Also suited as higher molecular weight polyhydroxy compounds are addition products of cyclic ethers such as tetrahydrofuran, hexamethylene oxide, or octamethylene oxide as well as hydroxyl group-containing polybutadienes.
Preferred suitable polyacetals include water-insoluble formals such as poly(butanediol formal) or poly(hexanediol formal). To be mentioned among the polythioethers are particularly the condensation products of thiodiglycol with itself and/or with other glycols, dicarboxylic acids, aminocarboxylic acids and amino alcohols.
The higher molecular polyhydroxyl compounds suited according to this invention may already contain urethane and/or urea groups. Dispersions of natural or synthetic polymers or fine particled mineral suspensions in the above-mentioned polyhydroxyl compound may be used.
The higher molecular polyhydroxyl compounds may be used alone as well as in the form of any desired mixtures with each other or in sequence.
(c) For the preparation of cellular polyurethane elastomers, water is used as blowing agent which reacts with the isocyanate groups to form carbon dioxide. The amount of water which is advantageously used is 0.5 to 5 percent by weight, preferably 0.5 to 2.5 percent by weight, based on the weight of components (a), (b), and optionally (d).
(d) Suitable chain extenders which may optionally be used for the preparation of cellular polyurethane elastomers in accordance with the process of this invention and which have molecular weights below 500 are the diols and diamines known in accordance with the state of the art. Low molecular weight diols include, for example, the preferably linear diols mentioned above for the preparation of hydroxyl group-containing polyesters. Suitable diamines also include primary, preferably aromatic diamines and particularly those substituted by halogen, C1 -C4 alkyl, alkoxy, nitrile, ester, sulfone, sulfonate, nitro groups and similar deactivating groups. Examples include isomeric phenylene, toluene, and naphthalenediamines, 4,4'-, 2,4'-, and 2,2'-diaminodiphenylmethane, 4,4'-, 2,4'-, and 2,2'-diaminodiphenylethane, diesters of anthranilic acid, diaminobenzoate, diaminobenzenesulfonate, diesters of para-aminobenzoic acid with glycols, diaminobenzonitrile, disulfide or thioether group-containing diamines and similar substances.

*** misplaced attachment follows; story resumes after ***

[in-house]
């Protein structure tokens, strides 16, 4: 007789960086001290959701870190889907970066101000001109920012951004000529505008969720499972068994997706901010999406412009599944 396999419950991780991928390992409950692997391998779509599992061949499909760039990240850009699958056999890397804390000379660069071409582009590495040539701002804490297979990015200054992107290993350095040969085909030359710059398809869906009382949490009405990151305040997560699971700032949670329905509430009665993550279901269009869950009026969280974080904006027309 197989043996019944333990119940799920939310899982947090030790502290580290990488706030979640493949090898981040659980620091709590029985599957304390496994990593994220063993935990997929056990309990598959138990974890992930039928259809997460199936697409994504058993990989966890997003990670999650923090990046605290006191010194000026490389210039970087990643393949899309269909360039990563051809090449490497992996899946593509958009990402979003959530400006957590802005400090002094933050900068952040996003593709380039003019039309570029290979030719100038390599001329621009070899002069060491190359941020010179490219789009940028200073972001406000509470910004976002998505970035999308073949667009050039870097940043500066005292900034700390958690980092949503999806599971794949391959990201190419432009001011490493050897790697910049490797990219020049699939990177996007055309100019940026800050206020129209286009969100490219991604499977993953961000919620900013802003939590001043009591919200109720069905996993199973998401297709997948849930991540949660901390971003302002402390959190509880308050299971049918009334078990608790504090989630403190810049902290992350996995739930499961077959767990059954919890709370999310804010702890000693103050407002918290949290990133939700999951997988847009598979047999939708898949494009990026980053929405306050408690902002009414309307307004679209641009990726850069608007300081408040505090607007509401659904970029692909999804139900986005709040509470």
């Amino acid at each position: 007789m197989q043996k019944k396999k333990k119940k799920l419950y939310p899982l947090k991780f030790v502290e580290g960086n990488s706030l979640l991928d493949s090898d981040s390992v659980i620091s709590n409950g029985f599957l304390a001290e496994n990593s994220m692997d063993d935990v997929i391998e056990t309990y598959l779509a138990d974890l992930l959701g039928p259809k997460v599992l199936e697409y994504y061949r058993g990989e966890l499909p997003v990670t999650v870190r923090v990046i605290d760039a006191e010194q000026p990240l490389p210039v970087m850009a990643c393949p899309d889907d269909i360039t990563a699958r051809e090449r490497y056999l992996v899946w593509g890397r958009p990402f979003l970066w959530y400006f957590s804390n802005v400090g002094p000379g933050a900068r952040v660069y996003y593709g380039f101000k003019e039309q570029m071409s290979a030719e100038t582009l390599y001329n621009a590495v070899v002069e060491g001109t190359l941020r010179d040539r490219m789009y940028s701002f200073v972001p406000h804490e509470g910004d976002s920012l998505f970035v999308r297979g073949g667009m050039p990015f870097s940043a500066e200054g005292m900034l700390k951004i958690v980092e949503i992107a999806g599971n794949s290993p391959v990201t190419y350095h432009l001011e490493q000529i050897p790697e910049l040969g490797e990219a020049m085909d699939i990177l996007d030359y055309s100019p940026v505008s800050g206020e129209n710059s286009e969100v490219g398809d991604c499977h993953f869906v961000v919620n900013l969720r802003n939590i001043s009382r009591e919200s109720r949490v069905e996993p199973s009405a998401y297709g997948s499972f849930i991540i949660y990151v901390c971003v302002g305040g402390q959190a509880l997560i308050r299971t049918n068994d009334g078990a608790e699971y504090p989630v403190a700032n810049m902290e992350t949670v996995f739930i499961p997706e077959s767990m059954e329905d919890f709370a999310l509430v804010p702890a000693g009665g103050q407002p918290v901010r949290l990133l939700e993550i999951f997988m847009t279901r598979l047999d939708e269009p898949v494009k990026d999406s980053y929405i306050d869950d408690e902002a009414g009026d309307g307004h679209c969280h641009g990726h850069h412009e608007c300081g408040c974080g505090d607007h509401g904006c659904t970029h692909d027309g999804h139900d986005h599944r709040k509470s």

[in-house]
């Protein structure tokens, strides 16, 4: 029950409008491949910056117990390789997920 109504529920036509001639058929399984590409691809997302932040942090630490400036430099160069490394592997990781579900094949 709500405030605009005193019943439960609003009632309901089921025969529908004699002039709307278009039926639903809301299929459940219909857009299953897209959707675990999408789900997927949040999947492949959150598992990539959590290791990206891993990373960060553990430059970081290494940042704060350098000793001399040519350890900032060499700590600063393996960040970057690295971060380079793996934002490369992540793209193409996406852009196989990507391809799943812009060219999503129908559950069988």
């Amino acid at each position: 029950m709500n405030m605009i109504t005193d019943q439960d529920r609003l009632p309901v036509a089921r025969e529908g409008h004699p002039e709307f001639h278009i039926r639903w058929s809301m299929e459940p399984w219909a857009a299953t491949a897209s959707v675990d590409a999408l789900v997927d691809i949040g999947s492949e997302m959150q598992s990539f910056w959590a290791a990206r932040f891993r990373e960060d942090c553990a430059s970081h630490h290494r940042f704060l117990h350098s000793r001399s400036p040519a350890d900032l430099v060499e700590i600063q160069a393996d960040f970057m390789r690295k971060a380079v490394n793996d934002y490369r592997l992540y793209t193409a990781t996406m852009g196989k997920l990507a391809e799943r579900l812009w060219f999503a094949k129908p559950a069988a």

The chain extenders may be used individually as well as in the form of diol, diamine or diol-diamine mixtures. If chain extenders are used, quantities of up to 0.3 moles, preferably of 0.02 to 0.2 moles per mole of higher molecular weight polyhydroxyl compound have proven to work well.
(e) As already explained, the cellular polyurethane elastomers may be prepared in the presence of auxiliaries and/or additives. Catalysts for accelerating the polyaddition between the diisocyanato-1,2-diphenylmethane isomers and the polyhydroxyl compounds, water and/or possibly chain extenders, for example, have proven to work well. Catalysts are normally used in quantities of 0.001 to 1.0 percent by weight based on the polyhydroxyl compound-the exact amount depends upon the reactivity of the components (a) to (d) and the technical and/or plant conditions. Examples include: tertiary amines such as triethylamine, dimethylcyclohexylamine, dimethylbenzylamine, tetramethylethylenediamine, N-alkylmorpholine, N,N'-dimethylpiperazine, diazabicyclooctane, N-alkyl substituted imidazoles, bis(dialkylaminoalkyl) ethers, and metal salts such as tin dioctoate, dibutyltin dilaurate, iron acetylacetonate, zinc or cobalt naphthanate, tetrabutyl orthotitonate and others. Particularly well suited are mixtures of the mentioned tertiary amines and metal salts.
In order to improve the foam structure, surfactant auxiliaries such as emulsifiers, foam stabilizers and cell regulators may also be used. Examples are siloxane-oxyalkylene copolymers and other organo polysiloxanes, sulfated derivatives and/or their alkali or ammonium salts of optionally oxyalkylated caster oil or oxyalkylated alkylphenols and/or these compounds themselves, dialkyl sulfosuccinates, oxyalkylated fatty alcohols, polyoxyalkylated esters, block copolymers of ethylene oxide and propylene oxide and similar substances.
In addition to this, other auxiliaries and/or additives in accordance with the state of the art may be used. Examples include stabilizers counteracting the effects of light, heat or discoloration, hydrolysis protection agents, bacteriostatic substances, fungicides, flame retardants, plasticizers, dyes, pigments, and organic or inorganic fillers.
More detailed data on the above-mentioned additional auxiliaries and additives are contained in the literature, for example, the monograph by J. H. Saunders and K. C. Frisch, Polyurethanes, Parts 1 and 2, Interscience, 1962 and 1964, ("High Polymer Series," vol. XVI).
The cellular polyurethane elastomers are produced in accordance with the one-shot and preferably the prepolymer method. In accordance with the one-shot method, the raw materials (a) through (c) as well as optionally (d) in the presence of auxiliaries and/or additives are intensively mixed at temperatures of 60° to 140° C., preferably 90° to 120° C. with the ratio of isocyanate groups of component (a) to Zerewitinoff active hydrogen atoms of components (b), (c), and optionally, (d) being 0.8 to 1.3, preferably 0.95 to 1.1. In an amount corresponding with the desired density of the molded part to be produced, the reactive mixture is introduced into the preheated molds at temperatures of 50° C. to 140° C., preferably of 50° C. to 90° C., the mold is closed, and the reaction mixture is allowed to cure. The resultant molded parts can be demolded after 2 to 45 minutes, preferably after 10 to 30 minutes, and may be post heated for several hours at temperatures of 80° C. to 140° C. in order to complete the reaction and to achieve optimum properties.